If online classrooms return, school district wants more structure, and more tech
NLESD asking province to fund technology for students, teachers
School officials say they have learned from the impromptu, COVID-19-caused closure of brick-and-mortar institutions and shift to virtual learning over the past three months.
Now, they are looking to apply those lessons to possible scenarios for the next school year, and are asking for more financial resources in order to be ready.
For the last few months, education efforts focused on ensuring students could get online and meet with teachers, but any future instruction will require virtual classrooms to have more structure.
"What comes September is a different animal. It'll have more of a prescriptive fashion to it," Newfoundland and Labrador English School District CEO Tony Stack said.
"It'll still rely on teacher autonomy and creativity, but you can expect a more planned delivery of instruction. It will be teaching and learning online as opposed to just learning at home."
Stack made those comments to CBC News before Education Minister Brian Warr said Monday the province hopes to have students back in the classroom this fall.
Warr has left the door open for virtual learning, if necessary, and that could come with a big ask, and a big price tag, from the NLESD.
"In an ideal setting, in order to operate fully, our desire would be all students — let's say Grade 7 and up — would benefit from a Chromebook device, a universal device that we can have quality control over, be able to download to, have a common system," Stack said.
"That would be the ideal. We're not sure completely what's in the art of the possible."
The NLESD also has a proposal to the government to fund devices for every teacher in the province.
The cost would be roughly $5 million per grade level for students, and possibly more $5 million to outfit all teachers, who would require higher-end standardized equipment.
'It's something that we're looking at'
Asked by CBC News on Monday if the province has to find a way to get Chromebooks or laptops for every student and teacher in the province, Warr said the government is eyeing it.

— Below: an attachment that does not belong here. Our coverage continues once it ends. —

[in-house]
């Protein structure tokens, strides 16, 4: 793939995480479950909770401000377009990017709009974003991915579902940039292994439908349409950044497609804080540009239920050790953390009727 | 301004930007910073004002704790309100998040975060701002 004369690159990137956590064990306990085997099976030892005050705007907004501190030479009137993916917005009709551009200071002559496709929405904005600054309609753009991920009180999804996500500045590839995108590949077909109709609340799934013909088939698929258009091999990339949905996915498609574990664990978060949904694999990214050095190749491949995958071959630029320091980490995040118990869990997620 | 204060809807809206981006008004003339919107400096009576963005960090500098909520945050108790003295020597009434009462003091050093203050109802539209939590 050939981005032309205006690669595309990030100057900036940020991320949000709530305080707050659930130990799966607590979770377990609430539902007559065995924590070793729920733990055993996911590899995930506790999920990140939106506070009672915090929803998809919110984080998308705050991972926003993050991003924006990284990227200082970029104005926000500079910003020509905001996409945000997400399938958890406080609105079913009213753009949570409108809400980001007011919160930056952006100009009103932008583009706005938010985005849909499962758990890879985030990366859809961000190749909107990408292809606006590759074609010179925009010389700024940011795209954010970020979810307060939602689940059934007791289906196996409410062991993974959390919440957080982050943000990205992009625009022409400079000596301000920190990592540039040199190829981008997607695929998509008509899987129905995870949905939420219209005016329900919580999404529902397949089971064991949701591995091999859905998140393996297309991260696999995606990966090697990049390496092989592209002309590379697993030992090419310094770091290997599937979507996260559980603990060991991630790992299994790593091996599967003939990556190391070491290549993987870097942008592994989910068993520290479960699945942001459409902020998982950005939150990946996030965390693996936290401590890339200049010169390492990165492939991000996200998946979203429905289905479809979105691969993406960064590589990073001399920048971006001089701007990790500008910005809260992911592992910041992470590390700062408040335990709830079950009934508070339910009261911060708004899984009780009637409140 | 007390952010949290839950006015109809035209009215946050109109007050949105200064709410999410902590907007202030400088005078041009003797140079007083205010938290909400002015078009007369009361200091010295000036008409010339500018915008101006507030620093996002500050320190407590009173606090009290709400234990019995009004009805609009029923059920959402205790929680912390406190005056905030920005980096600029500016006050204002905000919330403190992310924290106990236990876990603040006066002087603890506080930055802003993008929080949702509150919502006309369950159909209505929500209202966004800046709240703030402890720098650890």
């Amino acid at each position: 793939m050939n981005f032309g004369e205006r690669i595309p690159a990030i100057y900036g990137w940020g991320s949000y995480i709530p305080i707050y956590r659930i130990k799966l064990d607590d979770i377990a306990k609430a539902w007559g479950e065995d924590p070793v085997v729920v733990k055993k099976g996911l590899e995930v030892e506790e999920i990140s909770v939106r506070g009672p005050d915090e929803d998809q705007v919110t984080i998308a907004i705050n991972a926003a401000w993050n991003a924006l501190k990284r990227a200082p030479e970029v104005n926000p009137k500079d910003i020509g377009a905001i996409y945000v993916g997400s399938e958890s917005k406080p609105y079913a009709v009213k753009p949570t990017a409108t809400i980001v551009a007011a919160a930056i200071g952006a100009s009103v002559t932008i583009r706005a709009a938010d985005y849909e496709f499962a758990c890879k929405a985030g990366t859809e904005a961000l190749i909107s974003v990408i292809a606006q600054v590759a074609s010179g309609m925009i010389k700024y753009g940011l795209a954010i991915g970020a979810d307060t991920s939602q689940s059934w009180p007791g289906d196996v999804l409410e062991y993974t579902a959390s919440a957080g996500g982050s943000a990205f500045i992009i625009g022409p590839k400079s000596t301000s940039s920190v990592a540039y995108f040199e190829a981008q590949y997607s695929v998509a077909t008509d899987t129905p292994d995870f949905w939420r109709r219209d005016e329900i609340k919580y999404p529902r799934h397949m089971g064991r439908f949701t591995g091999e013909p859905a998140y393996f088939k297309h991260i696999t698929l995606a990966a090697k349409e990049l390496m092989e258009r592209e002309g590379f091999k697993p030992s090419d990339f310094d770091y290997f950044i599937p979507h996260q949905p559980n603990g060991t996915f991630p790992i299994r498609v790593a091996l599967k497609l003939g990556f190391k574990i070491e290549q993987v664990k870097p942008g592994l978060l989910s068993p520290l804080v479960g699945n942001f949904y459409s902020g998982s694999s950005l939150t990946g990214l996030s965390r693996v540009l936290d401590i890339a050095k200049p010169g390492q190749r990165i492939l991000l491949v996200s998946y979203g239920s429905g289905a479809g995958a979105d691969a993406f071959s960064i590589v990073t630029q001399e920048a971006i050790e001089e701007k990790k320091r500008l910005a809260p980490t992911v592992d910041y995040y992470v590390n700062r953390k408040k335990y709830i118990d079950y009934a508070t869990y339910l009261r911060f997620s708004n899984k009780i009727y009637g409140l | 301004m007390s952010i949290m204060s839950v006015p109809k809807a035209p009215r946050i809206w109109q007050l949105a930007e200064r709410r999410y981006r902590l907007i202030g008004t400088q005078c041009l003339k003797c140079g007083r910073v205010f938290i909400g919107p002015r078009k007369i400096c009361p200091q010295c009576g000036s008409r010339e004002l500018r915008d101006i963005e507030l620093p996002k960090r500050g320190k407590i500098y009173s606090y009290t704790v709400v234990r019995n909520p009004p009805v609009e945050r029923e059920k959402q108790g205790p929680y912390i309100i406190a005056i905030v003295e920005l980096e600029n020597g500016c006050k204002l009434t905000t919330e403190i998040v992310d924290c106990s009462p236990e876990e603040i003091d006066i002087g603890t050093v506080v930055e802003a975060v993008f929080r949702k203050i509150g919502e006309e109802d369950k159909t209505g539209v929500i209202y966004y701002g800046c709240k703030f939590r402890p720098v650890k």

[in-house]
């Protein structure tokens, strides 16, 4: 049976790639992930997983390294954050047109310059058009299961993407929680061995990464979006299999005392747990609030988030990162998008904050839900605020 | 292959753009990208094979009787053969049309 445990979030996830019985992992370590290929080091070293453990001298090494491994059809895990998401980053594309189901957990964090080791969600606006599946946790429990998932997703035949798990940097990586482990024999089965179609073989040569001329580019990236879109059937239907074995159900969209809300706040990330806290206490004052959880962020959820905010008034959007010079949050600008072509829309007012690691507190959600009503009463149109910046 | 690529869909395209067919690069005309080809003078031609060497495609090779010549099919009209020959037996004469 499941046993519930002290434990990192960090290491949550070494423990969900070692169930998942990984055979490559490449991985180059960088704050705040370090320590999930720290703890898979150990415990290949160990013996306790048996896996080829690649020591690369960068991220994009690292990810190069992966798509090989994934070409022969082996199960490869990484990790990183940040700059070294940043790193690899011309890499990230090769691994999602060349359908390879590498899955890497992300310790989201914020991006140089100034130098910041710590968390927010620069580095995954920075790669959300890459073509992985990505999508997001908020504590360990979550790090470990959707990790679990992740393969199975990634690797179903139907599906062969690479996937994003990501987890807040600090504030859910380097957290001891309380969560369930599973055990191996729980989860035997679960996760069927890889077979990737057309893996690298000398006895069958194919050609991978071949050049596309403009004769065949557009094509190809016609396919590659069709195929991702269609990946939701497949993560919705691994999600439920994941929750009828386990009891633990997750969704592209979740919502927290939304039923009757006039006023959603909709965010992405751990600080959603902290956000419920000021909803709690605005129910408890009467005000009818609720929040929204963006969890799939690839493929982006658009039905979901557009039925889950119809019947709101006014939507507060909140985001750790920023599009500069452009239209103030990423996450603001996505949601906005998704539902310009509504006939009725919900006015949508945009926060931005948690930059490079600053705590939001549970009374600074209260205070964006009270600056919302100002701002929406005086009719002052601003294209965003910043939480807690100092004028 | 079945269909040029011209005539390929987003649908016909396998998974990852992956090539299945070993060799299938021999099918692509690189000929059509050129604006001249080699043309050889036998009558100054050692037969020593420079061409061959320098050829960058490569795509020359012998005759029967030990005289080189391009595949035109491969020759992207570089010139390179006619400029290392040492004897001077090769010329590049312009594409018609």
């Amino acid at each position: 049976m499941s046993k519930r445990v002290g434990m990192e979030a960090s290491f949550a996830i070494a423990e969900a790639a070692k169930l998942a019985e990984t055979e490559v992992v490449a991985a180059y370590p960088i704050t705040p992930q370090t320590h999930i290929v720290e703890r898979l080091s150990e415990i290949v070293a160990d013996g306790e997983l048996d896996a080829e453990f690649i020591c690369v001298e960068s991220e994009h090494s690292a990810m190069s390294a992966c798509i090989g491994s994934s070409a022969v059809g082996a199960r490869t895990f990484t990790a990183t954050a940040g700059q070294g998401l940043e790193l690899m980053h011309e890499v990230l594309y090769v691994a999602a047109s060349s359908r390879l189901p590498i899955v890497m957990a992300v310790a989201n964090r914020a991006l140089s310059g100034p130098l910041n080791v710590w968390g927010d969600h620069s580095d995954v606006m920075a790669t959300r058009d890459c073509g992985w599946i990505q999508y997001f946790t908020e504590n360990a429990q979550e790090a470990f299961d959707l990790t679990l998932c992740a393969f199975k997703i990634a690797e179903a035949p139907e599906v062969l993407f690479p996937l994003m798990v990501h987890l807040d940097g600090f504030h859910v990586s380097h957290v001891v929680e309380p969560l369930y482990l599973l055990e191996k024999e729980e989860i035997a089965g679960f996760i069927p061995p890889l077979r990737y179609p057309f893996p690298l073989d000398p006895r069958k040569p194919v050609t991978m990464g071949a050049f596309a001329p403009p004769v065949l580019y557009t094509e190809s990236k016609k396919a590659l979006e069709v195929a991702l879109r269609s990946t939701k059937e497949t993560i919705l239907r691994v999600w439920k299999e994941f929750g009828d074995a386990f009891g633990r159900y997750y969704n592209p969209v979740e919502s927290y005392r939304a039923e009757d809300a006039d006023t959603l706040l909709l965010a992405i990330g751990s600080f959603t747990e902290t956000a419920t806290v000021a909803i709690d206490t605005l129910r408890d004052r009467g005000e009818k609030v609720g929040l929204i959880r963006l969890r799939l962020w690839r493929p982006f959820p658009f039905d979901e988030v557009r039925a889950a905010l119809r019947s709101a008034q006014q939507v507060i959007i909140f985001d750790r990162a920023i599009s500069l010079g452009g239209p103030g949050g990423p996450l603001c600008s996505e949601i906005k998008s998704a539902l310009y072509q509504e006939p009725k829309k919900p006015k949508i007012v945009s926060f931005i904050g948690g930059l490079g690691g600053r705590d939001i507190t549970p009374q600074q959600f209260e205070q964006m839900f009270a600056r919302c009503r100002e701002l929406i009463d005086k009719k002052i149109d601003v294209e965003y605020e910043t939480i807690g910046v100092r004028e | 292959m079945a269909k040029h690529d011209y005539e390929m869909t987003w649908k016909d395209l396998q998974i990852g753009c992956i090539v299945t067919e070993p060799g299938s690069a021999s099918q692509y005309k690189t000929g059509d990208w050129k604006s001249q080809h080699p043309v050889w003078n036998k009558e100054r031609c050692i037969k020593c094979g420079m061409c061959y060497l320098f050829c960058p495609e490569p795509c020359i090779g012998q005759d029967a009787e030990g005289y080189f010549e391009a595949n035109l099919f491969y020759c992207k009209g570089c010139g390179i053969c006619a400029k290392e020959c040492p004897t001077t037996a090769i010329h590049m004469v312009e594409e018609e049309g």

"That's part of the plan. We certainly understand that if we have to start learning virtually, we want to make sure that the resources are put in place for students and certainly teachers," the minister said.
"This is new to our students, this is new to our teachers, to be able to deliver the curriculum virtually. It's something that we're looking at."
So does the province want to have everyone equipped and connected with a laptop, in case there's a second wave of the virus?
"We've been given a little bit more time to plan, and our plan certainly is to make sure the resources are put in place for September," Warr said.
4,000 'critical needs'
After the pandemic shuttered schools, the NLESD did a survey that showed most of its 63,000-plus students had access to technology at home.
According to Stack, there were 4,000 "really critical needs that were identified."
The district provided more than 3,000 devices, a combination of laptops and Chromebooks.
There were also internet bandwidth issues to deal with, and 300 cases where households had no ability to hook up to the internet at all.
The district ordered and made MiFi devices, which connect to the internet via cellphone networks, available to help with online access in these situations.
While the NLESD doesn't have statistics to measure exactly how many students availed of online learning from March until the end of the school year, there are some numbers that show increased traffic to digital learning options.
An online learning resource page, aimed mainly at kindergarten to Grade 9 students, recorded 30,000 unique users and 130,000 page views in less than two months after its launch, and teacher posts to Google Classrooms jumped fivefold to sixfold in the weeks after schools were shuttered.
'Now those waters have been charted'
The NLESD has invited school council chairs and parent representatives to a virtual meeting later in the week to discuss what's been learned and what can be improved.
Don Coombs, president of the Newfoundland and Labrador Federation of School Councils, said there was mostly positive feedback about the past few months of virtual learning.
"From what we're hearing from parents and students, it was good results towards the end," Coombs said.
"Realizing that we went into uncharted waters, not knowing what we were doing. Now those waters have been charted."
Stack also commended teachers across the province for stepping up to finish off the semester as best they could.
"We didn't measure the hours, nor were we prescriptive. We relied on the autonomy and professionalism of our teachers, and in large measure they delivered," said Stack.
Coombs said there has to be clarity on what happens next, sooner rather than later. Hopefully, that means Plan A, with children back in schools.
"We also have to be prepared, that if this doesn't happen, the virtual learning that we've just had three months to do, or 10 or 12 weeks to do, that's in place," Coombs said.
"And the parents, along with the students, have to know what it is."